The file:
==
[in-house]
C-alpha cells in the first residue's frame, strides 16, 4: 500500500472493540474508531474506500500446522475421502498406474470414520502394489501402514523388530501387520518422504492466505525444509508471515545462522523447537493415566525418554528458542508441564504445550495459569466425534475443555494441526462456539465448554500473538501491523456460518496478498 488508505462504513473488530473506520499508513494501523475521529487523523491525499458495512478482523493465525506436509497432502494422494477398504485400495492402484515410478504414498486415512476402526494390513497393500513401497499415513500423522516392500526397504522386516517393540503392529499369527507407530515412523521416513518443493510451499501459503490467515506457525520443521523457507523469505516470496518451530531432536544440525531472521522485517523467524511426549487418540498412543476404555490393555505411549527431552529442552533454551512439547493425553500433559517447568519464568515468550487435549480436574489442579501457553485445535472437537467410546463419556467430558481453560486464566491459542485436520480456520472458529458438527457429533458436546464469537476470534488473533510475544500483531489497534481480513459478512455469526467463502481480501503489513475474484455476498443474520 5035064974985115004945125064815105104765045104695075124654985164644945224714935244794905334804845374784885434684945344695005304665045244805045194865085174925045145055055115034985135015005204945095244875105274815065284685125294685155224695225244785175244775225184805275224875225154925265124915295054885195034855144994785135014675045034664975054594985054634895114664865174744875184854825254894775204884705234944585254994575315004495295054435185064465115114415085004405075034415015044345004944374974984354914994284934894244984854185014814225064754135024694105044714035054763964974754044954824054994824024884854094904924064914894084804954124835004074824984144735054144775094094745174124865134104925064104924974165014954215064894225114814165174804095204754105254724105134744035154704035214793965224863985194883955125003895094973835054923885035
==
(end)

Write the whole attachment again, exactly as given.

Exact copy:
[in-house]
C-alpha cells in the first residue's frame, strides 16, 4: 500500500472493540474508531474506500500446522475421502498406474470414520502394489501402514523388530501387520518422504492466505525444509508471515545462522523447537493415566525418554528458542508441564504445550495459569466425534475443555494441526462456539465448554500473538501491523456460518496478498 488508505462504513473488530473506520499508513494501523475521529487523523491525499458495512478482523493465525506436509497432502494422494477398504485400495492402484515410478504414498486415512476402526494390513497393500513401497499415513500423522516392500526397504522386516517393540503392529499369527507407530515412523521416513518443493510451499501459503490467515506457525520443521523457507523469505516470496518451530531432536544440525531472521522485517523467524511426549487418540498412543476404555490393555505411549527431552529442552533454551512439547493425553500433559517447568519464568515468550487435549480436574489442579501457553485445535472437537467410546463419556467430558481453560486464566491459542485436520480456520472458529458438527457429533458436546464469537476470534488473533510475544500483531489497534481480513459478512455469526467463502481480501503489513475474484455476498443474520 5035064974985115004945125064815105104765045104695075124654985164644945224714935244794905334804845374784885434684945344695005304665045244805045194865085174925045145055055115034985135015005204945095244875105274815065284685125294685155224695225244785175244775225184805275224875225154925265124915295054885195034855144994785135014675045034664975054594985054634895114664865174744875184854825254894775204884705234944585254994575315004495295054435185064465115114415085004405075034415015044345004944374974984354914994284934894244984854185014814225064754135024694105044714035054763964974754044954824054994824024884854094904924064914894084804954124835004074824984144735054144775094094745174124865134104925064104924974165014954215064894225114814165174804095204754105254724105134744035154704035214793965224863985194883955125003895094973835054923885035